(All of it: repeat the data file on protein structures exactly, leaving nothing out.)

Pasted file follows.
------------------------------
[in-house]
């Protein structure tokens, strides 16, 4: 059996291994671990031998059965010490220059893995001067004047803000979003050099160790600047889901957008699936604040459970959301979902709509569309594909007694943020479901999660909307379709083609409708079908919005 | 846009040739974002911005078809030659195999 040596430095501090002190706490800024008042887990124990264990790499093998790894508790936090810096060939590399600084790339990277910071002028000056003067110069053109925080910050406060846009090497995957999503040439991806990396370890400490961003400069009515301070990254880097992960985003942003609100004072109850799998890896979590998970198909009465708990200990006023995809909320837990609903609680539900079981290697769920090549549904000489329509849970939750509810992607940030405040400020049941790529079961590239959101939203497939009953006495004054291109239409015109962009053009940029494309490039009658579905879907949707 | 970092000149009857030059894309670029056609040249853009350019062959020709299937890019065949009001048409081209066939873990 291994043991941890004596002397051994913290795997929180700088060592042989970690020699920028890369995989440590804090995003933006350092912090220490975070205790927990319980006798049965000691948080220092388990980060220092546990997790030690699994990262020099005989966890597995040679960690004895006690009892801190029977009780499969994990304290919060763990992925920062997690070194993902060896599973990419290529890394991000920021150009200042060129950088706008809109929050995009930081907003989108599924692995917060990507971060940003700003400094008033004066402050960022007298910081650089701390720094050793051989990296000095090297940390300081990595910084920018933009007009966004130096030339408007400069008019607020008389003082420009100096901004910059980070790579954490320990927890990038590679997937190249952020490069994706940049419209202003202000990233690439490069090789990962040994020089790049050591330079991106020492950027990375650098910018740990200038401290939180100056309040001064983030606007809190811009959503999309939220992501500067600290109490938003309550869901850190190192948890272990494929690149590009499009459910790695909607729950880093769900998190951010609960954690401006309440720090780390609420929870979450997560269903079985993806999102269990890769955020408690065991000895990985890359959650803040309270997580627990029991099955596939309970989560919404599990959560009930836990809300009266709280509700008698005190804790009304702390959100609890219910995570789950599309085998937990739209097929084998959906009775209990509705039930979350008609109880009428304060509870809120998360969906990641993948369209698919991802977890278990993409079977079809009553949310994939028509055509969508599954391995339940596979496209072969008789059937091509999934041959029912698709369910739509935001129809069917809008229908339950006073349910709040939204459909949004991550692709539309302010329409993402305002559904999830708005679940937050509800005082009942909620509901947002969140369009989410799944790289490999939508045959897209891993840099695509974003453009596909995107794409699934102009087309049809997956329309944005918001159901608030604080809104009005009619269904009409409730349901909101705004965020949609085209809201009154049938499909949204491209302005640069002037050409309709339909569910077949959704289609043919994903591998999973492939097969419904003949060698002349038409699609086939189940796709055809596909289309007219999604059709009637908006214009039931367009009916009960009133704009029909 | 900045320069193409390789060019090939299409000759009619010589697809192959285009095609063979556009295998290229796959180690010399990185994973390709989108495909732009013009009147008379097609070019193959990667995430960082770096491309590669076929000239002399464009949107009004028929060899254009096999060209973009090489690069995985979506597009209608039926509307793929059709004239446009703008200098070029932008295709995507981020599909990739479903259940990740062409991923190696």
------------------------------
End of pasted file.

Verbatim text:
[in-house]
């Protein structure tokens, strides 16, 4: 059996291994671990031998059965010490220059893995001067004047803000979003050099160790600047889901957008699936604040459970959301979902709509569309594909007694943020479901999660909307379709083609409708079908919005 | 846009040739974002911005078809030659195999 040596430095501090002190706490800024008042887990124990264990790499093998790894508790936090810096060939590399600084790339990277910071002028000056003067110069053109925080910050406060846009090497995957999503040439991806990396370890400490961003400069009515301070990254880097992960985003942003609100004072109850799998890896979590998970198909009465708990200990006023995809909320837990609903609680539900079981290697769920090549549904000489329509849970939750509810992607940030405040400020049941790529079961590239959101939203497939009953006495004054291109239409015109962009053009940029494309490039009658579905879907949707 | 970092000149009857030059894309670029056609040249853009350019062959020709299937890019065949009001048409081209066939873990 291994043991941890004596002397051994913290795997929180700088060592042989970690020699920028890369995989440590804090995003933006350092912090220490975070205790927990319980006798049965000691948080220092388990980060220092546990997790030690699994990262020099005989966890597995040679960690004895006690009892801190029977009780499969994990304290919060763990992925920062997690070194993902060896599973990419290529890394991000920021150009200042060129950088706008809109929050995009930081907003989108599924692995917060990507971060940003700003400094008033004066402050960022007298910081650089701390720094050793051989990296000095090297940390300081990595910084920018933009007009966004130096030339408007400069008019607020008389003082420009100096901004910059980070790579954490320990927890990038590679997937190249952020490069994706940049419209202003202000990233690439490069090789990962040994020089790049050591330079991106020492950027990375650098910018740990200038401290939180100056309040001064983030606007809190811009959503999309939220992501500067600290109490938003309550869901850190190192948890272990494929690149590009499009459910790695909607729950880093769900998190951010609960954690401006309440720090780390609420929870979450997560269903079985993806999102269990890769955020408690065991000895990985890359959650803040309270997580627990029991099955596939309970989560919404599990959560009930836990809300009266709280509700008698005190804790009304702390959100609890219910995570789950599309085998937990739209097929084998959906009775209990509705039930979350008609109880009428304060509870809120998360969906990641993948369209698919991802977890278990993409079977079809009553949310994939028509055509969508599954391995339940596979496209072969008789059937091509999934041959029912698709369910739509935001129809069917809008229908339950006073349910709040939204459909949004991550692709539309302010329409993402305002559904999830708005679940937050509800005082009942909620509901947002969140369009989410799944790289490999939508045959897209891993840099695509974003453009596909995107794409699934102009087309049809997956329309944005918001159901608030604080809104009005009619269904009409409730349901909101705004965020949609085209809201009154049938499909949204491209302005640069002037050409309709339909569910077949959704289609043919994903591998999973492939097969419904003949060698002349038409699609086939189940796709055809596909289309007219999604059709009637908006214009039931367009009916009960009133704009029909 | 900045320069193409390789060019090939299409000759009619010589697809192959285009095609063979556009295998290229796959180690010399990185994973390709989108495909732009013009009147008379097609070019193959990667995430960082770096491309590669076929000239002399464009949107009004028929060899254009096999060209973009090489690069995985979506597009209608039926509307793929059709004239446009703008200098070029932008295709995507981020599909990739479903259940990740062409991923190696």